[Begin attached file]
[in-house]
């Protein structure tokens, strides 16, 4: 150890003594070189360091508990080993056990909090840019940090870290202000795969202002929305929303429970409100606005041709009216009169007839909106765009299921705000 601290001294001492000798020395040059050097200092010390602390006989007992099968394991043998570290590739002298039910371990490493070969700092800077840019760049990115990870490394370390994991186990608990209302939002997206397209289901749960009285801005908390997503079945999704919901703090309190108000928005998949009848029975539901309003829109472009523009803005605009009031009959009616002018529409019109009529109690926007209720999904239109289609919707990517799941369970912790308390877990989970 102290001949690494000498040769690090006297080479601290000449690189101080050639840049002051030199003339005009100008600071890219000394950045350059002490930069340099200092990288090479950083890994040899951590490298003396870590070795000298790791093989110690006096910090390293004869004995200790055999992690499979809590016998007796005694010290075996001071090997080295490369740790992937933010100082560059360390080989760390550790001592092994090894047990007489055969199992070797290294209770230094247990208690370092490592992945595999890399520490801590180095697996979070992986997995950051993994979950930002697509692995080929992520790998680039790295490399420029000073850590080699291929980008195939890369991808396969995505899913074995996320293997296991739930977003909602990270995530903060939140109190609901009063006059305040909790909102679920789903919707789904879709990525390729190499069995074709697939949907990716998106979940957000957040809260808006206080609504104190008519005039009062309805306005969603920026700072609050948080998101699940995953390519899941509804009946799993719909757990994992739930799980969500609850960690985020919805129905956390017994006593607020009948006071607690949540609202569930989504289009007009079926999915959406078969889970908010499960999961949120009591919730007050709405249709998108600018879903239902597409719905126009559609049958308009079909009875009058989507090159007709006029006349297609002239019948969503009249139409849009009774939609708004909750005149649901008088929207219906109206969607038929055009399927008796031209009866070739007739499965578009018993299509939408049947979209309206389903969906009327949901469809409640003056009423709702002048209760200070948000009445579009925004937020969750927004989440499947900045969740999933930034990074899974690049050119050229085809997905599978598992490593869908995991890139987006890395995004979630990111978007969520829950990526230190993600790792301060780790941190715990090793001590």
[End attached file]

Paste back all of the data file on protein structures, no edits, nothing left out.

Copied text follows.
[in-house]
């Protein structure tokens, strides 16, 4: 150890003594070189360091508990080993056990909090840019940090870290202000795969202002929305929303429970409100606005041709009216009169007839909106765009299921705000 601290001294001492000798020395040059050097200092010390602390006989007992099968394991043998570290590739002298039910371990490493070969700092800077840019760049990115990870490394370390994991186990608990209302939002997206397209289901749960009285801005908390997503079945999704919901703090309190108000928005998949009848029975539901309003829109472009523009803005605009009031009959009616002018529409019109009529109690926007209720999904239109289609919707990517799941369970912790308390877990989970 102290001949690494000498040769690090006297080479601290000449690189101080050639840049002051030199003339005009100008600071890219000394950045350059002490930069340099200092990288090479950083890994040899951590490298003396870590070795000298790791093989110690006096910090390293004869004995200790055999992690499979809590016998007796005694010290075996001071090997080295490369740790992937933010100082560059360390080989760390550790001592092994090894047990007489055969199992070797290294209770230094247990208690370092490592992945595999890399520490801590180095697996979070992986997995950051993994979950930002697509692995080929992520790998680039790295490399420029000073850590080699291929980008195939890369991808396969995505899913074995996320293997296991739930977003909602990270995530903060939140109190609901009063006059305040909790909102679920789903919707789904879709990525390729190499069995074709697939949907990716998106979940957000957040809260808006206080609504104190008519005039009062309805306005969603920026700072609050948080998101699940995953390519899941509804009946799993719909757990994992739930799980969500609850960690985020919805129905956390017994006593607020009948006071607690949540609202569930989504289009007009079926999915959406078969889970908010499960999961949120009591919730007050709405249709998108600018879903239902597409719905126009559609049958308009079909009875009058989507090159007709006029006349297609002239019948969503009249139409849009009774939609708004909750005149649901008088929207219906109206969607038929055009399927008796031209009866070739007739499965578009018993299509939408049947979209309206389903969906009327949901469809409640003056009423709702002048209760200070948000009445579009925004937020969750927004989440499947900045969740999933930034990074899974690049050119050229085809997905599978598992490593869908995991890139987006890395995004979630990111978007969520829950990526230190993600790792301060780790941190715990090793001590």